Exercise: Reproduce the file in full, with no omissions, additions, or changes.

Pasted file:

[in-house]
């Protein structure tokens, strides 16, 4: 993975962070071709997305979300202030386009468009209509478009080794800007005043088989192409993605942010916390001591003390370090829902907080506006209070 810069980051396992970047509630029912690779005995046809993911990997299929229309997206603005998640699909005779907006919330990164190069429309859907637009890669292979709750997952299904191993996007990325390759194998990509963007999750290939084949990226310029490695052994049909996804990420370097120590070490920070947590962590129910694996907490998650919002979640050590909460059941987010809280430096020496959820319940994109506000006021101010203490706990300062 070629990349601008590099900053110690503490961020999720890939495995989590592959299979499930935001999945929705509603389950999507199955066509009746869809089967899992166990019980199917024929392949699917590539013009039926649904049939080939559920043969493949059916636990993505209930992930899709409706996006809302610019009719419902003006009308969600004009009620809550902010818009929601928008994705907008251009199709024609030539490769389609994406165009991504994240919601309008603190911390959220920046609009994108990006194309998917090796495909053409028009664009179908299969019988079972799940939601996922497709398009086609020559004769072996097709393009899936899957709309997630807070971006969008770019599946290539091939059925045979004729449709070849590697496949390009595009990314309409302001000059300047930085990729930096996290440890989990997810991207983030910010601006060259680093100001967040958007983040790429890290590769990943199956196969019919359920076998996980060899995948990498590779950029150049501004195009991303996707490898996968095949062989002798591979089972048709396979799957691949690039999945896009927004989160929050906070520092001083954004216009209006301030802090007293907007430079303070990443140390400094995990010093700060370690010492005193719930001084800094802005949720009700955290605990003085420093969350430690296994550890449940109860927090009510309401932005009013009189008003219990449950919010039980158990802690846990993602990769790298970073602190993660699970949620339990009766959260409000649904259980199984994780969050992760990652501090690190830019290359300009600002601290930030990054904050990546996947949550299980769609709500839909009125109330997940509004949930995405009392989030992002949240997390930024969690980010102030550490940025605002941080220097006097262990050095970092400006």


[in-house]
């Protein structure tokens, strides 16, 4: 993975962070071709997305979300202030386009468009209509478009080794800007005043088989192409993605942010916390001591003390370090829902907080506006209070 810069980051396992970047509630029912690779005995046809993911990997299929229309997206603005998640699909005779907006919330990164190069429309859907637009890669292979709750997952299904191993996007990325390759194998990509963007999750290939084949990226310029490695052994049909996804990420370097120590070490920070947590962590129910694996907490998650919002979640050590909460059941987010809280430096020496959820319940994109506000006021101010203490706990300062 070629990349601008590099900053110690503490961020999720890939495995989590592959299979499930935001999945929705509603389950999507199955066509009746869809089967899992166990019980199917024929392949699917590539013009039926649904049939080939559920043969493949059916636990993505209930992930899709409706996006809302610019009719419902003006009308969600004009009620809550902010818009929601928008994705907008251009199709024609030539490769389609994406165009991504994240919601309008603190911390959220920046609009994108990006194309998917090796495909053409028009664009179908299969019988079972799940939601996922497709398009086609020559004769072996097709393009899936899957709309997630807070971006969008770019599946290539091939059925045979004729449709070849590697496949390009595009990314309409302001000059300047930085990729930096996290440890989990997810991207983030910010601006060259680093100001967040958007983040790429890290590769990943199956196969019919359920076998996980060899995948990498590779950029150049501004195009991303996707490898996968095949062989002798591979089972048709396979799957691949690039999945896009927004989160929050906070520092001083954004216009209006301030802090007293907007430079303070990443140390400094995990010093700060370690010492005193719930001084800094802005949720009700955290605990003085420093969350430690296994550890449940109860927090009510309401932005009013009189008003219990449950919010039980158990802690846990993602990769790298970073602190993660699970949620339990009766959260409000649904259980199984994780969050992760990652501090690190830019290359300009600002601290930030990054904050990546996947949550299980769609709500839909009125109330997940509004949930995405009392989030992002949240997390930024969690980010102030550490940025605002941080220097006097262990050095970092400006």